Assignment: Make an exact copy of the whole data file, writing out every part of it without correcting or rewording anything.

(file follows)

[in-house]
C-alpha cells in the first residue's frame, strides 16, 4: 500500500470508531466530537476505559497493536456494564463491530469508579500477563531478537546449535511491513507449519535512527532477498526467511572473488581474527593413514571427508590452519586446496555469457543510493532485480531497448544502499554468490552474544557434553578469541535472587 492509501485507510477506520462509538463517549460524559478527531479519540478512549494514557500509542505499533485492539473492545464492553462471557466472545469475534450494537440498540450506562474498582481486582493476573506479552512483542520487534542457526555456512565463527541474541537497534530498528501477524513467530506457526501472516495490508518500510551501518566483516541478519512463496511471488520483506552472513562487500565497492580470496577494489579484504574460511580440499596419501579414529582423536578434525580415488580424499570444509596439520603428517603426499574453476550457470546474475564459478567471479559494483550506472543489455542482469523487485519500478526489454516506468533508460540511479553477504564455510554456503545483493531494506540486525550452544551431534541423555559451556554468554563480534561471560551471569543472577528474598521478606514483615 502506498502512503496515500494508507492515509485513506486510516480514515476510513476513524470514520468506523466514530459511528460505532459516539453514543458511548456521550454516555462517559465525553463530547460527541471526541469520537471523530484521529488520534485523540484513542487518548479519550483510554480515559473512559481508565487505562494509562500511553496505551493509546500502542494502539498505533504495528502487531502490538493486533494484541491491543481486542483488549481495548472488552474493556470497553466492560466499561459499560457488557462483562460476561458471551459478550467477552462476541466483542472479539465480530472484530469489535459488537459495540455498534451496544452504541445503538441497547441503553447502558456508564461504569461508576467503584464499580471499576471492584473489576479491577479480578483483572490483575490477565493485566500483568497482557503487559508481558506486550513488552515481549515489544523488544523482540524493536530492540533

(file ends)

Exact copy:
[in-house]
C-alpha cells in the first residue's frame, strides 16, 4: 500500500470508531466530537476505559497493536456494564463491530469508579500477563531478537546449535511491513507449519535512527532477498526467511572473488581474527593413514571427508590452519586446496555469457543510493532485480531497448544502499554468490552474544557434553578469541535472587 492509501485507510477506520462509538463517549460524559478527531479519540478512549494514557500509542505499533485492539473492545464492553462471557466472545469475534450494537440498540450506562474498582481486582493476573506479552512483542520487534542457526555456512565463527541474541537497534530498528501477524513467530506457526501472516495490508518500510551501518566483516541478519512463496511471488520483506552472513562487500565497492580470496577494489579484504574460511580440499596419501579414529582423536578434525580415488580424499570444509596439520603428517603426499574453476550457470546474475564459478567471479559494483550506472543489455542482469523487485519500478526489454516506468533508460540511479553477504564455510554456503545483493531494506540486525550452544551431534541423555559451556554468554563480534561471560551471569543472577528474598521478606514483615 502506498502512503496515500494508507492515509485513506486510516480514515476510513476513524470514520468506523466514530459511528460505532459516539453514543458511548456521550454516555462517559465525553463530547460527541471526541469520537471523530484521529488520534485523540484513542487518548479519550483510554480515559473512559481508565487505562494509562500511553496505551493509546500502542494502539498505533504495528502487531502490538493486533494484541491491543481486542483488549481495548472488552474493556470497553466492560466499561459499560457488557462483562460476561458471551459478550467477552462476541466483542472479539465480530472484530469489535459488537459495540455498534451496544452504541445503538441497547441503553447502558456508564461504569461508576467503584464499580471499576471492584473489576479491577479480578483483572490483575490477565493485566500483568497482557503487559508481558506486550513488552515481549515489544523488544523482540524493536530492540533